Comprehension Exercise – 20
Creative Writing – 72
Read the following write-up and answer the questions that follow
Article sourced from BBC
‘Girish Karnad has passed away at the age of 81’, read a message on my phone from an old acquaintance on Monday morning. His death had been announced to the world like a palace guard who would casually inform the arrival or departure of a character in one of his many historical plays. Karnad’s death signals the departure of a colossus who straddled many creative spheres and left a deep impression across generations. [Line – 8]
He was foremost a playwright, but he was also an actor, a filmmaker, a translator, an administrator, and a daring public intellectual. This multi-tasking made him one of the most prominent voices among those who built a robust liberal tradition for India, since its Independence in 1947. [Line -14]
When India’s plural history, diverse traditions are being severely challenged now, mourning his demise acquires a different meaning. A pillar to lean on appears to have collapsed. Yet his works and his life promise to inspire and instruct how we need to stand steadfastly, and do what we need to do, that is, fight a good fight. [Line – 20]
Karnad was born into a middle class, upper caste family in the quaint town of Dharwad in colonial India’s Mumbai presidency, in modern-day Karnataka. His father was a doctor and his mother worked as a nurse. She had remarried as a widow which was a revolutionary act then. He won the prestigious Rhodes scholarship to study mathematics at Oxford. He thrived there and also became the president of the Oxford Students’ Union. [Line-29]
Karnad could have settled down in any part of the world, but made a “mad choice” – as he told me once – to get into the arts. A native speaker of the Konkani language, he chose to write in Kannada, a language which was only his acquired mother tongue. [Line-34]
This conflict between expressing in Konkani, Kannada and English, remained in him till the very end. It also found expression in a play that he wrote in his 1970s, titlted Odakalu Bimba (Heap of Broken Images). The play was not just about choice of language for writers, but also about the worldview they nourish: local or global. [Line-40]
This play was also significant for the reason that for the first time in his writing career, Karnad had addressed another charge that the literary critics had made against him. Until then, he had only made drawn on the past, or mythological worlds, to conceive characters, scenes, and dialogues for his eponymous plays like Tuglaq, Dreams of Sultan Tipu, or Hayavadana, inspired by Thomas Mann’s Transposed Heads. But, with Heap of Broken Images he had finally arrived on the shores of the present.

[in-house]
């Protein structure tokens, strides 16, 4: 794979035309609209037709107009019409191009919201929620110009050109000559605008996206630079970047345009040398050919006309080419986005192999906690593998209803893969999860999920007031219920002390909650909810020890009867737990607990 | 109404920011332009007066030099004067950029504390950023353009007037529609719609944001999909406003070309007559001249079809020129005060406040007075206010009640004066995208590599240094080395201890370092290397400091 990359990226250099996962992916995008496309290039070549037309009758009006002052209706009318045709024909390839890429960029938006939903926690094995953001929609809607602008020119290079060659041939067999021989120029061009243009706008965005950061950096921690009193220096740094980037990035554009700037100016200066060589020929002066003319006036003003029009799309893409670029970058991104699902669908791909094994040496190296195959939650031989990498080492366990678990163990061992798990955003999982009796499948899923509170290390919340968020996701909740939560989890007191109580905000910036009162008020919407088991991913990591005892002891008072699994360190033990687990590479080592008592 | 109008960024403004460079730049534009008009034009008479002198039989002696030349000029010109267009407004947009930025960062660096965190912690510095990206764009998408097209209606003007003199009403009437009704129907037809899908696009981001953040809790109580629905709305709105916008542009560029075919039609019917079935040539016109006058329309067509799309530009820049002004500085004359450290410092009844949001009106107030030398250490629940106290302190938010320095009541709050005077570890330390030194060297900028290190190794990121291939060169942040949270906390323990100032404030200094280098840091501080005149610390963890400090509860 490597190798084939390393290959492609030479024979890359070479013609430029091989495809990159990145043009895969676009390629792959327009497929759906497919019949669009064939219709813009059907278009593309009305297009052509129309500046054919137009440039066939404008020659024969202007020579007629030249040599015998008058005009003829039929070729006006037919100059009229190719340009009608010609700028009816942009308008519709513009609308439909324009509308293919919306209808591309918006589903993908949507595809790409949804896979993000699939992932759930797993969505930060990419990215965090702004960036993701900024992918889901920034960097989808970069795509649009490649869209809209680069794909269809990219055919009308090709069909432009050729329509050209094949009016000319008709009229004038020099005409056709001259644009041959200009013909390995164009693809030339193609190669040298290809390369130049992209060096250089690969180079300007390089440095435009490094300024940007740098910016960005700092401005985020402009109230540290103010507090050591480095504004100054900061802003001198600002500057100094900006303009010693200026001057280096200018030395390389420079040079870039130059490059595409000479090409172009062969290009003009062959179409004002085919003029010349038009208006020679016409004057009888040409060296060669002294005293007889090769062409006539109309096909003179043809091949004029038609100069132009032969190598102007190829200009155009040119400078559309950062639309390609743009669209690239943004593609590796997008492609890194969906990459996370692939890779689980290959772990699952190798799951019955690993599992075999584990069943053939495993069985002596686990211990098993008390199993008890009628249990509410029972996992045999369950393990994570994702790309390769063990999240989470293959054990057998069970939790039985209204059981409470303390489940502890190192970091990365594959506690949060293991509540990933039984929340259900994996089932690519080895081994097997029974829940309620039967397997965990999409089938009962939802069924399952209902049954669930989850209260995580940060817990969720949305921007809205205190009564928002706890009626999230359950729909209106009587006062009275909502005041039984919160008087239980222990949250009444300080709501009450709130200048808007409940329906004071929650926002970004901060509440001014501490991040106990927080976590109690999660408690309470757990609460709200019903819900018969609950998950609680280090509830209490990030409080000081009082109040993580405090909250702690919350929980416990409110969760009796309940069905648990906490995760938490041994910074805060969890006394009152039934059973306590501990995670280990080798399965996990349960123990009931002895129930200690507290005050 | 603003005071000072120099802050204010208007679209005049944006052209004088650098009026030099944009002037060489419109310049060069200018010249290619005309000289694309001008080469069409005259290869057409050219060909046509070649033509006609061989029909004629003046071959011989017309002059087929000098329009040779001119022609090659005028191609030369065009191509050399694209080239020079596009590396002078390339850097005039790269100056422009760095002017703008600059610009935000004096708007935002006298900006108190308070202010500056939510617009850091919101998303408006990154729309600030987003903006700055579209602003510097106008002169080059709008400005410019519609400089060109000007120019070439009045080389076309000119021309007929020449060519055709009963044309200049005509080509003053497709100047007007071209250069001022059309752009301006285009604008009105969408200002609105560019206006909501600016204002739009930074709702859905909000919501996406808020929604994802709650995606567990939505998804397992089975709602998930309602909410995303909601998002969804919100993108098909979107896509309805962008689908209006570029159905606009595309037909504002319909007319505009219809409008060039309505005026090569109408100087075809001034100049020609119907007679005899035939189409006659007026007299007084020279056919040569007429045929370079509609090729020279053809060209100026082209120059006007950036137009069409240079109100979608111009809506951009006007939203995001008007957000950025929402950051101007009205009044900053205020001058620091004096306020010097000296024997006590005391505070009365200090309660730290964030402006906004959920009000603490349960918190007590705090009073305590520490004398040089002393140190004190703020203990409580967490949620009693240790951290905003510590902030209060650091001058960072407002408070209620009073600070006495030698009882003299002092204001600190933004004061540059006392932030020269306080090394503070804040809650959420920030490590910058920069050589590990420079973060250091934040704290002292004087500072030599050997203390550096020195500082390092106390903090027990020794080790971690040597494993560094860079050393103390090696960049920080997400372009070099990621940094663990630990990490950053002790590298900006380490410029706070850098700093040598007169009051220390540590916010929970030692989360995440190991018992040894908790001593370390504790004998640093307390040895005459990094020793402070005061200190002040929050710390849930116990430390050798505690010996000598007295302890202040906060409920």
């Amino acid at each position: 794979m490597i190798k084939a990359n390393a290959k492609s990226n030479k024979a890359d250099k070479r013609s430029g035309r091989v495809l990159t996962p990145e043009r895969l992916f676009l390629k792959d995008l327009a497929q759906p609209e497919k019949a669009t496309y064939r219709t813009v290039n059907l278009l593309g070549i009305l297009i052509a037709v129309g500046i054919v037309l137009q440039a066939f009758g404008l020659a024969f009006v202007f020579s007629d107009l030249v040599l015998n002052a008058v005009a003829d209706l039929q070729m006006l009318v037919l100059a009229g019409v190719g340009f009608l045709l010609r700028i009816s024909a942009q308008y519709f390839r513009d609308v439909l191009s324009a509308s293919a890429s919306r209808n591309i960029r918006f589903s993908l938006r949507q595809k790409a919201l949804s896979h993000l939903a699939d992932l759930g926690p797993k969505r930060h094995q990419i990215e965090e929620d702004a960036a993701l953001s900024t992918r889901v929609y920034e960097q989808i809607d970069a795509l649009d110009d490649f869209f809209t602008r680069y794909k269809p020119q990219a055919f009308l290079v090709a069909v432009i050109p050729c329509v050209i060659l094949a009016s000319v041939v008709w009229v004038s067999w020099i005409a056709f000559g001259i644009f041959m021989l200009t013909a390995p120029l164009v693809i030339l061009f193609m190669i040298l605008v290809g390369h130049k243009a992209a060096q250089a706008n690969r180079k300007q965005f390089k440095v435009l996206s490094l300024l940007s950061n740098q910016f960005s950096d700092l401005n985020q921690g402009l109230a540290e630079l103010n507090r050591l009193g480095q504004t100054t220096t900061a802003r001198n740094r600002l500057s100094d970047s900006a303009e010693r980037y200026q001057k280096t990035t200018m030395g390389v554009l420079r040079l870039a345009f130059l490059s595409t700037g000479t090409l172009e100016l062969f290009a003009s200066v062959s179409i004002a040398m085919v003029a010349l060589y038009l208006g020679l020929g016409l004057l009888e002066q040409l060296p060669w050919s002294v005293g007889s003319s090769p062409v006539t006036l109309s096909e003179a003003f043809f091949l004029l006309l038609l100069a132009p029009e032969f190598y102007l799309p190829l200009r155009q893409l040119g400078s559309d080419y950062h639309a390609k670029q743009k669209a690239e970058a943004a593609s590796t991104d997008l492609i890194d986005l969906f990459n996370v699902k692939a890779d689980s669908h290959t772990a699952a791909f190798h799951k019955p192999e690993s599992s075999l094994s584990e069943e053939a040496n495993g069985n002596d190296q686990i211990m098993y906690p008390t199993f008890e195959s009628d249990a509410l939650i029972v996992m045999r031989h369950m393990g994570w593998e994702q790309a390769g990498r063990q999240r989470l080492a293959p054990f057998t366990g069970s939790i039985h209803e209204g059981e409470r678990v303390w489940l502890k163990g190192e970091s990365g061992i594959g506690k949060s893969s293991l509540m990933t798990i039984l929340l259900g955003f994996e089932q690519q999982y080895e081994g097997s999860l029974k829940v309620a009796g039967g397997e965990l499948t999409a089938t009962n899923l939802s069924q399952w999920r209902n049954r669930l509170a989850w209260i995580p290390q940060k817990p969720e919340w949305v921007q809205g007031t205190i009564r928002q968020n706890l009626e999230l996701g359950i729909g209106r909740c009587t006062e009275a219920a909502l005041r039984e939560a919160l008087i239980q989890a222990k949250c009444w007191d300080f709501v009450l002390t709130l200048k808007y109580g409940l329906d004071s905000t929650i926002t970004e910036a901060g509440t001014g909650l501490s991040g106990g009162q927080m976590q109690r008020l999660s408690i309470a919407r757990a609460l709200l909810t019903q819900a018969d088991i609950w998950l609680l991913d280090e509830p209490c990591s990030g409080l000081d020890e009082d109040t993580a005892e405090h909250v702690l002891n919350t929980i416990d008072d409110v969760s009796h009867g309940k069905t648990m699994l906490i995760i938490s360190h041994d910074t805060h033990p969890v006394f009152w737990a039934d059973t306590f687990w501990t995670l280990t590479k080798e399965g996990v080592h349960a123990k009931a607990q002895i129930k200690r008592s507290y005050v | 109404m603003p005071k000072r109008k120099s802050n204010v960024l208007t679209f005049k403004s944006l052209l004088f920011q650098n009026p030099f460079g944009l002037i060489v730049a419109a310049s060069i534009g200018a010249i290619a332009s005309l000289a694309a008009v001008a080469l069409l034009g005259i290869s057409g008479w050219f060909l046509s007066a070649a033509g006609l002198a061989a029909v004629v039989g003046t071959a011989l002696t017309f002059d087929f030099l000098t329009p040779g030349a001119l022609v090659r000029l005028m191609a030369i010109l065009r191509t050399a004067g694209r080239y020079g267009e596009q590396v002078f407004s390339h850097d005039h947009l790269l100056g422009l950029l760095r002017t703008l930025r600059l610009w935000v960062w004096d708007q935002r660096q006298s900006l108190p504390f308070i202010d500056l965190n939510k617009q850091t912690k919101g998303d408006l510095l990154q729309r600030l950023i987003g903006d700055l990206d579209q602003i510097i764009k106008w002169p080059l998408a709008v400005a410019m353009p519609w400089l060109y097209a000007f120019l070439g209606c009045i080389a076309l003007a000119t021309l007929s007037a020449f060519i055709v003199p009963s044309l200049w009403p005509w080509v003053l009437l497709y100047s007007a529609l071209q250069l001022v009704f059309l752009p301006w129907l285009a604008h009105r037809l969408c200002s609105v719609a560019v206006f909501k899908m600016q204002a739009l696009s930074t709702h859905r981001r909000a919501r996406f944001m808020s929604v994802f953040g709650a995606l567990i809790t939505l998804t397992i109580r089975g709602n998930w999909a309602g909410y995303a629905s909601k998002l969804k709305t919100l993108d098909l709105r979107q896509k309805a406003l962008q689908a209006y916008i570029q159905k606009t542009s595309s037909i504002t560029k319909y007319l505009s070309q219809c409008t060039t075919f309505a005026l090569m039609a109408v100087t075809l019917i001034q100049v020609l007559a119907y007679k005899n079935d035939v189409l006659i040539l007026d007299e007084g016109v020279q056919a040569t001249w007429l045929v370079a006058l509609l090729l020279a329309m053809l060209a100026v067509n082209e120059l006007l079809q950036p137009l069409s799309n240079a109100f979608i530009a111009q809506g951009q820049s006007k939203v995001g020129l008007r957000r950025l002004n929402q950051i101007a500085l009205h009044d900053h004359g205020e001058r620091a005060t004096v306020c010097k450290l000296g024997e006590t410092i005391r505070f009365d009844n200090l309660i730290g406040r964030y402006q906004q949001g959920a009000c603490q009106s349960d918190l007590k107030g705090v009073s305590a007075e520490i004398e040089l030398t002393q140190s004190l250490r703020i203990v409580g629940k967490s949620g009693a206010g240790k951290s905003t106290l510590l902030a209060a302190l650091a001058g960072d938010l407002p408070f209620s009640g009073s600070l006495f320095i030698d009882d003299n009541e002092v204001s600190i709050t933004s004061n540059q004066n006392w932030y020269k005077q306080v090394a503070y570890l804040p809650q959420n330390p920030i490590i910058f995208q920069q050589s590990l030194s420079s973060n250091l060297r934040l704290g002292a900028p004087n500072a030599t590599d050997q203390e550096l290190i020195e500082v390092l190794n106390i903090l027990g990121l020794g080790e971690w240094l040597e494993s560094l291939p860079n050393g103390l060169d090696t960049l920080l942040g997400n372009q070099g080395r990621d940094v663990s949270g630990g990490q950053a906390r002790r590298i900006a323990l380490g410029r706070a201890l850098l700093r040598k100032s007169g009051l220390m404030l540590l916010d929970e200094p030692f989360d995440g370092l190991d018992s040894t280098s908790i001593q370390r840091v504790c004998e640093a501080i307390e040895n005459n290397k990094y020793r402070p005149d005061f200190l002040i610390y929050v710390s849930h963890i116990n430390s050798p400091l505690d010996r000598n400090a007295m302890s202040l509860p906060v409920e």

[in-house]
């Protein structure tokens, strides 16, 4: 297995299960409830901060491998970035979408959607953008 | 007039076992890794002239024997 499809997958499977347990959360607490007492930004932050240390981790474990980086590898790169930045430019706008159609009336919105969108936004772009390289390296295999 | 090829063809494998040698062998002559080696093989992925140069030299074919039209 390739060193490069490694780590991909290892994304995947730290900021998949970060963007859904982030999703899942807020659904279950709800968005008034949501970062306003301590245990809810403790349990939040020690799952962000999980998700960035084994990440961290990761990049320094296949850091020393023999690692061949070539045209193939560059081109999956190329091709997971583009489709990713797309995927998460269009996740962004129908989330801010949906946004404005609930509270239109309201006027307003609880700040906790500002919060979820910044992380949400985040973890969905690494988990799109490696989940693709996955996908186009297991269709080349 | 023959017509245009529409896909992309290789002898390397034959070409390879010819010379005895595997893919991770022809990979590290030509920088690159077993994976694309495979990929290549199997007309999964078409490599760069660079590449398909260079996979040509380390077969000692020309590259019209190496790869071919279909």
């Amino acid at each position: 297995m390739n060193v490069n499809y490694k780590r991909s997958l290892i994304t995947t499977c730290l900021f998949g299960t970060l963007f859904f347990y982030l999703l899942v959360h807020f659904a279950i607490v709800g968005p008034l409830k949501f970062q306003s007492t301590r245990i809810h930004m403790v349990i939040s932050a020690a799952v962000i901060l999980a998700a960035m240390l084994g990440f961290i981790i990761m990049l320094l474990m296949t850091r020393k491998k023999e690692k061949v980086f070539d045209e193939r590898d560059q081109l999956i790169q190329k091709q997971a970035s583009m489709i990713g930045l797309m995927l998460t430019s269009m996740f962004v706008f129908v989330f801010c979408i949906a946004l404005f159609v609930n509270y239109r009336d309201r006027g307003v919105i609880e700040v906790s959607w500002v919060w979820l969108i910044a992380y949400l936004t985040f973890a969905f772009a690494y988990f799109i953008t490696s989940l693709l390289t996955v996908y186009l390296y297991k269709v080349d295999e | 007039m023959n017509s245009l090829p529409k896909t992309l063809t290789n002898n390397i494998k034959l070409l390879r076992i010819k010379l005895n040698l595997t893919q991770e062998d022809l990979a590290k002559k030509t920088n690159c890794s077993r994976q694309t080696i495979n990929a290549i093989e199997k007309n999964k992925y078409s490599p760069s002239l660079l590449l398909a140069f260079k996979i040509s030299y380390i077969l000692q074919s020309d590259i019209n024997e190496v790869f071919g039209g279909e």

1. Suggest two possible titles to the above story.
2. How do Karnataka and India lose as a result of Girish Karnard’s demise? Line 8
3. How did Karnard enrich the literary and political scene of contemporary India? Line 14 till Line 20
4. How was Karnard’s life’s beginning? Why he calls his return to India a ‘mad choice’? Line 29 till Line 34
5. How did writing the play Odakalu Bimba (Heap of Broken Images) mark a watershed in his career? Line 40
1. a. Girish Karnard passes at 81 –Karnataka loses its literary giant. b. Girisk Karnard no more – India is plunged in intellectual darkness.
3. From a middle class Konkani speaking family, Girish Karnard rose to dizzy heights in the intellectual field. He went to Oxford to study Mathematics, excelled their as an orator, and became the president of the Oxford debating Union. Forsaking the lure of England, he returned to his roots in India. He wrote highly popular books in Konkani, Kannada, and English. He worked as a theater artist, before making his debut in Bollwood. As a popular science presenter in Doordarshan, he won the heats of the young viewers. He was a liberal and a crusader for religious harmony and tolerance.